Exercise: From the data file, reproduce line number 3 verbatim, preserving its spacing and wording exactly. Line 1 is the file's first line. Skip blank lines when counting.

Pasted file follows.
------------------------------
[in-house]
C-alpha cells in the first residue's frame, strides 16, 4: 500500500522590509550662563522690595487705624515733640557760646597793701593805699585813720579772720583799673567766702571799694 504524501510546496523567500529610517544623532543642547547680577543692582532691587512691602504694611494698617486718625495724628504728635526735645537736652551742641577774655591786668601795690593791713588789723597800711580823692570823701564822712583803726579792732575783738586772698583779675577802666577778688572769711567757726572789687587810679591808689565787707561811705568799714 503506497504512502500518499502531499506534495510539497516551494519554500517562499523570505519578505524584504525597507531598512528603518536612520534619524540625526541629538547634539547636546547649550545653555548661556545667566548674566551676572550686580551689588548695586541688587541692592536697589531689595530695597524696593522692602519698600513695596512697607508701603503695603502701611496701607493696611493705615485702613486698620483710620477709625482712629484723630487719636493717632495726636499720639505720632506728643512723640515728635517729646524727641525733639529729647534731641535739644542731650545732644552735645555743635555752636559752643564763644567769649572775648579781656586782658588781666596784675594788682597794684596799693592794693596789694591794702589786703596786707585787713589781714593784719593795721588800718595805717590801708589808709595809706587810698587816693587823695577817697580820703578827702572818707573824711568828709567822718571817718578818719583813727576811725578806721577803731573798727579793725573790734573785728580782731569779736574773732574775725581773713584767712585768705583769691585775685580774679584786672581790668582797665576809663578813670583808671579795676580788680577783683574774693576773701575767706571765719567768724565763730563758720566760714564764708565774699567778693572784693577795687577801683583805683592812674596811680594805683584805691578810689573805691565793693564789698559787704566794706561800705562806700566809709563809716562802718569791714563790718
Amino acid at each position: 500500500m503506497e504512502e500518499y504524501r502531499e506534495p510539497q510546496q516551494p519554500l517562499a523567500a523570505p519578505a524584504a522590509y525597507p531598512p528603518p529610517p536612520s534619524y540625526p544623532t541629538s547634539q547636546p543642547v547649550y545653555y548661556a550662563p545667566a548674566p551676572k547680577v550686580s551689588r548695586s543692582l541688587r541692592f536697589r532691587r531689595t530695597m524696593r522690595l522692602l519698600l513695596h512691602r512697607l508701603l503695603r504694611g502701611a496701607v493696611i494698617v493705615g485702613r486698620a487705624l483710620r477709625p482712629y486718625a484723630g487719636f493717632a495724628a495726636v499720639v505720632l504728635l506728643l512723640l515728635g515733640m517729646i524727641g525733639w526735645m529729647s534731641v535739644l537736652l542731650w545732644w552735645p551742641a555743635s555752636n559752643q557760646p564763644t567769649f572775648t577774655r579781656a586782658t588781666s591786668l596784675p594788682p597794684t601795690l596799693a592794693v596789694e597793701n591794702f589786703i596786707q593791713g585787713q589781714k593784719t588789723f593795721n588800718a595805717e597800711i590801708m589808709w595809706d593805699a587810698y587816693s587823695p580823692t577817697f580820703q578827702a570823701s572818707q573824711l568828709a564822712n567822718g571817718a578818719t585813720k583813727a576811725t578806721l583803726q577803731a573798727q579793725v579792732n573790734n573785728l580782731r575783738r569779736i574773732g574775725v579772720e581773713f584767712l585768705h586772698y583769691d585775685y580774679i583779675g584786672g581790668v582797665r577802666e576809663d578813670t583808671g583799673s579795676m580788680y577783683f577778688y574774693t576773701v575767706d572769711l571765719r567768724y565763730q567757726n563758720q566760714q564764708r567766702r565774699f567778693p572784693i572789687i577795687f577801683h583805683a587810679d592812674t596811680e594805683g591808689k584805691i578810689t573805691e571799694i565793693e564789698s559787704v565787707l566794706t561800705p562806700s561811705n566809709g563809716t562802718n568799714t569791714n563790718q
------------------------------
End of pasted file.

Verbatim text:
Amino acid at each position: 500500500m503506497e504512502e500518499y504524501r502531499e506534495p510539497q510546496q516551494p519554500l517562499a523567500a523570505p519578505a524584504a522590509y525597507p531598512p528603518p529610517p536612520s534619524y540625526p544623532t541629538s547634539q547636546p543642547v547649550y545653555y548661556a550662563p545667566a548674566p551676572k547680577v550686580s551689588r548695586s543692582l541688587r541692592f536697589r532691587r531689595t530695597m524696593r522690595l522692602l519698600l513695596h512691602r512697607l508701603l503695603r504694611g502701611a496701607v493696611i494698617v493705615g485702613r486698620a487705624l483710620r477709625p482712629y486718625a484723630g487719636f493717632a495724628a495726636v499720639v505720632l504728635l506728643l512723640l515728635g515733640m517729646i524727641g525733639w526735645m529729647s534731641v535739644l537736652l542731650w545732644w552735645p551742641a555743635s555752636n559752643q557760646p564763644t567769649f572775648t577774655r579781656a586782658t588781666s591786668l596784675p594788682p597794684t601795690l596799693a592794693v596789694e597793701n591794702f589786703i596786707q593791713g585787713q589781714k593784719t588789723f593795721n588800718a595805717e597800711i590801708m589808709w595809706d593805699a587810698y587816693s587823695p580823692t577817697f580820703q578827702a570823701s572818707q573824711l568828709a564822712n567822718g571817718a578818719t585813720k583813727a576811725t578806721l583803726q577803731a573798727q579793725v579792732n573790734n573785728l580782731r575783738r569779736i574773732g574775725v579772720e581773713f584767712l585768705h586772698y583769691d585775685y580774679i583779675g584786672g581790668v582797665r577802666e576809663d578813670t583808671g583799673s579795676m580788680y577783683f577778688y574774693t576773701v575767706d572769711l571765719r567768724y565763730q567757726n563758720q566760714q564764708r567766702r565774699f567778693p572784693i572789687i577795687f577801683h583805683a587810679d592812674t596811680e594805683g591808689k584805691i578810689t573805691e571799694i565793693e564789698s559787704v565787707l566794706t561800705p562806700s561811705n566809709g563809716t562802718n568799714t569791714n563790718q